The Valley

Indian American Saila Kariat’s directorial debut, “The Valley,” which spotlights anxiety and depression in young adults, will be screened at the Landmark Opera Plaza in San Francisco, Calif., June 8-14 and at the Landmark Aquarius Theater in Palo Alto, Calif., June 11-12. ( photo)

Indian American engineer-turned filmmaker Saila Kariat’s debut film, “The Valley,” which highlights the pressure that young people undergo to meet their parents’ expectations, is now available for viewing at theaters across the country.

The film, starring Alyy Khan, Suchitra Pillai, Samina Peerzada, Jake T. Austin, Christa B. Allen, David S. Lee, Barry Corbin, Agneeta Thacker and Salma Khan, among others, will be screened at the Landmark Opera Plaza in San Francisco, Calif., June 8-14 and at the Landmark Aquarius Theater in Palo Alto, Calif., June 11-12.

“The Valley” is the story of an affluent Indian American entrepreneur, Neal Kumar, his wife Roopa and his daughters Monica and Maya who reside in the high octane, technologically driven culture that is Silicon Valley. His ambitious, affluent life appears idyllic from the exterior; however, when his daughter Maya tragically commits suicide, the fractured nature of his interior life becomes apparent to himself and those around him. (Read earlier India-West story here.)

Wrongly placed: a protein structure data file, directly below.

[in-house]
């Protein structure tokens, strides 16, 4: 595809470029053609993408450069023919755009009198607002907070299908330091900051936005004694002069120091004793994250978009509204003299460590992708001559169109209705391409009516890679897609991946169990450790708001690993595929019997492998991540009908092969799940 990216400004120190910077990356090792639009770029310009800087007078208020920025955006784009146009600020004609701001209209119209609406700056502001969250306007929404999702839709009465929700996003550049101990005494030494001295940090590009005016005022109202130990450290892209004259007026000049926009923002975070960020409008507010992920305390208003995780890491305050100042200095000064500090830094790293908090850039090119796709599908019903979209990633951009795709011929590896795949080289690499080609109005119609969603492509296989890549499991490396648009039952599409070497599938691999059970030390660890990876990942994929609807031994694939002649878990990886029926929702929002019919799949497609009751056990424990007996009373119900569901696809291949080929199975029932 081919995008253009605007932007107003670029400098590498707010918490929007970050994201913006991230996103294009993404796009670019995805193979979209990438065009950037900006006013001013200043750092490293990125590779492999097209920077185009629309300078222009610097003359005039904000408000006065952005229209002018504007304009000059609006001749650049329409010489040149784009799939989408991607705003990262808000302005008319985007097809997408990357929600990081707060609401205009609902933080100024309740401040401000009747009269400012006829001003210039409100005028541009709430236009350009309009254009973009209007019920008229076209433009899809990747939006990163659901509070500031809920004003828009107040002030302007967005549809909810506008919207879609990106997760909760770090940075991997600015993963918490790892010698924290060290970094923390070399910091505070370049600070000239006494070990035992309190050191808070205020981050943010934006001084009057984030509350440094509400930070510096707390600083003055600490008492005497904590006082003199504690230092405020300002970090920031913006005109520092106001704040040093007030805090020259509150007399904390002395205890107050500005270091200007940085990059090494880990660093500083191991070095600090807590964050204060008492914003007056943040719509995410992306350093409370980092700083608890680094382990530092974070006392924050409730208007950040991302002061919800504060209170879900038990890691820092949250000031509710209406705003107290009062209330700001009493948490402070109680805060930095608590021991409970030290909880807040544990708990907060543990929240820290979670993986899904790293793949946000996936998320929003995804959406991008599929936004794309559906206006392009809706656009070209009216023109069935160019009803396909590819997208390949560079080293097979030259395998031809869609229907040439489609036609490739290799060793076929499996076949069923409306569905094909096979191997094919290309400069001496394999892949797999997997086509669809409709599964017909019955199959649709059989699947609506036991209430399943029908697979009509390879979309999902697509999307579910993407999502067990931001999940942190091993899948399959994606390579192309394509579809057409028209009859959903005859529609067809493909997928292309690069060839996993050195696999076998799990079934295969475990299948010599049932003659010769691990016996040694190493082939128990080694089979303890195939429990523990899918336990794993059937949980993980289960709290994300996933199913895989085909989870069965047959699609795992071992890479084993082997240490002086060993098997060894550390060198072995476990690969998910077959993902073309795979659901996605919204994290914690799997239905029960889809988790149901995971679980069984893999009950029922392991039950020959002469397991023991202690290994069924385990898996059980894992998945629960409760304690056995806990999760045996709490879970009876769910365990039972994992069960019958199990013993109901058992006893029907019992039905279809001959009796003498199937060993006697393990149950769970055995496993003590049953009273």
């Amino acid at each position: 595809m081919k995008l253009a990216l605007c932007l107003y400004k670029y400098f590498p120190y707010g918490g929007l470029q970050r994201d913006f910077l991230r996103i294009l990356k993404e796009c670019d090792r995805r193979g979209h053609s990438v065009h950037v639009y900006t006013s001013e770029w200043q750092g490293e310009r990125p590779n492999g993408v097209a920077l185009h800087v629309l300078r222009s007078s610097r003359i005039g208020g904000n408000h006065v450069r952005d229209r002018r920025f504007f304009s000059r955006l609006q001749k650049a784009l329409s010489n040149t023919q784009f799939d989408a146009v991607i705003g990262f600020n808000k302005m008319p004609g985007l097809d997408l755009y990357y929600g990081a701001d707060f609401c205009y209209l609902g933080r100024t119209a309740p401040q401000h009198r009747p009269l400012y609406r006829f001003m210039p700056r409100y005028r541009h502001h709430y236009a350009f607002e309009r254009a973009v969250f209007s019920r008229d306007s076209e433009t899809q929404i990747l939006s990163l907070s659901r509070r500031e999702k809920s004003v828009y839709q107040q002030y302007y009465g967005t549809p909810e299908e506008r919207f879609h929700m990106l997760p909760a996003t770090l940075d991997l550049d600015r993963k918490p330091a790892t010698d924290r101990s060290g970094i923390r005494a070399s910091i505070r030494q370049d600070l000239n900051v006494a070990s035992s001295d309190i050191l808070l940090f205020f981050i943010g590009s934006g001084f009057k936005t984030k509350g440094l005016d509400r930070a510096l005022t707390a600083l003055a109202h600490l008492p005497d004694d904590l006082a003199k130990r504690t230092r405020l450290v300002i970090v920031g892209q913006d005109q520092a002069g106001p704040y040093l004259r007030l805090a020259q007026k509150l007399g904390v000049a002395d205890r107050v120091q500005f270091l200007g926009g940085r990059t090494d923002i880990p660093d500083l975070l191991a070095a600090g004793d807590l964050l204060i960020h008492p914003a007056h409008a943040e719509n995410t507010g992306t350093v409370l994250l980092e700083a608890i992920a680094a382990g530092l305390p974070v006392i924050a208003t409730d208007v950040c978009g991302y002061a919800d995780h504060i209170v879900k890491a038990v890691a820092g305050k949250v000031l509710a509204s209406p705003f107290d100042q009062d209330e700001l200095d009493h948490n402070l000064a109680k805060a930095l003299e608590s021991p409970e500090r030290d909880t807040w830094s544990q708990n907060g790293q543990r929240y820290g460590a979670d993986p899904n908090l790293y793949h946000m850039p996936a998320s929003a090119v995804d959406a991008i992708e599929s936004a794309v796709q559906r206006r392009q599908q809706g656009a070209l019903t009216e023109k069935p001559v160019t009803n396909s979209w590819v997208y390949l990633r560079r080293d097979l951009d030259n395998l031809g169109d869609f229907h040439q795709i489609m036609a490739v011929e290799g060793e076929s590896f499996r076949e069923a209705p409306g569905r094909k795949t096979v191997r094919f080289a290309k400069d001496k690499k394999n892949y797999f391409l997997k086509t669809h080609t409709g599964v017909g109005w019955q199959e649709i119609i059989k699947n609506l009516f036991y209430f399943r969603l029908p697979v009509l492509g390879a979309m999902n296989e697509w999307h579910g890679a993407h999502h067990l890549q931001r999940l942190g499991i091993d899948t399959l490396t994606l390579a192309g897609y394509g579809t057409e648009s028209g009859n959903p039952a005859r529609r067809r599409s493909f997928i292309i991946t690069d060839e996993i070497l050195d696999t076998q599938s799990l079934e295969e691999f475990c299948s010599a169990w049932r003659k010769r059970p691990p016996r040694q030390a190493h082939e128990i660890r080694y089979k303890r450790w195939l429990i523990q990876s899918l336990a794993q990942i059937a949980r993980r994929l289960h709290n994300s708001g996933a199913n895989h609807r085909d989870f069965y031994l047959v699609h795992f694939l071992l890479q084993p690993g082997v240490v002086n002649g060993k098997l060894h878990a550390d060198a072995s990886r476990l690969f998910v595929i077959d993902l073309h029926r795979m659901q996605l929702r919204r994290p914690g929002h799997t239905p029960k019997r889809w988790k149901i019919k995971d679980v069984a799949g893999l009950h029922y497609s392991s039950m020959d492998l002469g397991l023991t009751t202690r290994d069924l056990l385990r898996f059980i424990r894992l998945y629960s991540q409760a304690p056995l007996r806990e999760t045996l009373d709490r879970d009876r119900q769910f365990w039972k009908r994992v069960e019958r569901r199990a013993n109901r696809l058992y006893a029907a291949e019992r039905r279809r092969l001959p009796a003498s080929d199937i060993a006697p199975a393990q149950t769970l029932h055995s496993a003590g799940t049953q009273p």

On the idea behind making the film, Kariat told IANS: “I have lived in the Silicon Valley for over 20 years. I witnessed the pressure young people face to be successful, and the cluster suicides in some Bay Area schools. The problems experienced there can be found in most modern societies all over the world. They are just more intense in our high-tech capital.”

In “The Valley,” she has tackled the sensitive subject of depression and suicide. Kariat said her vision is to touch hearts with her stories.

“Anxiety and depression are on the rise amongst young adults, and the reasons are complex. I explore this in the movie. I have also seen mental health problems go unaccepted or ignored in the Indian community. There is a lot of stigma, particularly amongst Asians,” she said. “I want to tell stories that have some meaning and relevance in today’s world. I do not like gratuitous violence and sex…I want to tell stories that touch people’s souls, not make them cringe.’

The film has won awards at many film extravaganzas like the Berlin International Filmmaker Festival of World Cinema, Madrid International Film Festival, Out of the Can Film Festival, and DC South Asian Film Festival.

For screenings and more info, visit

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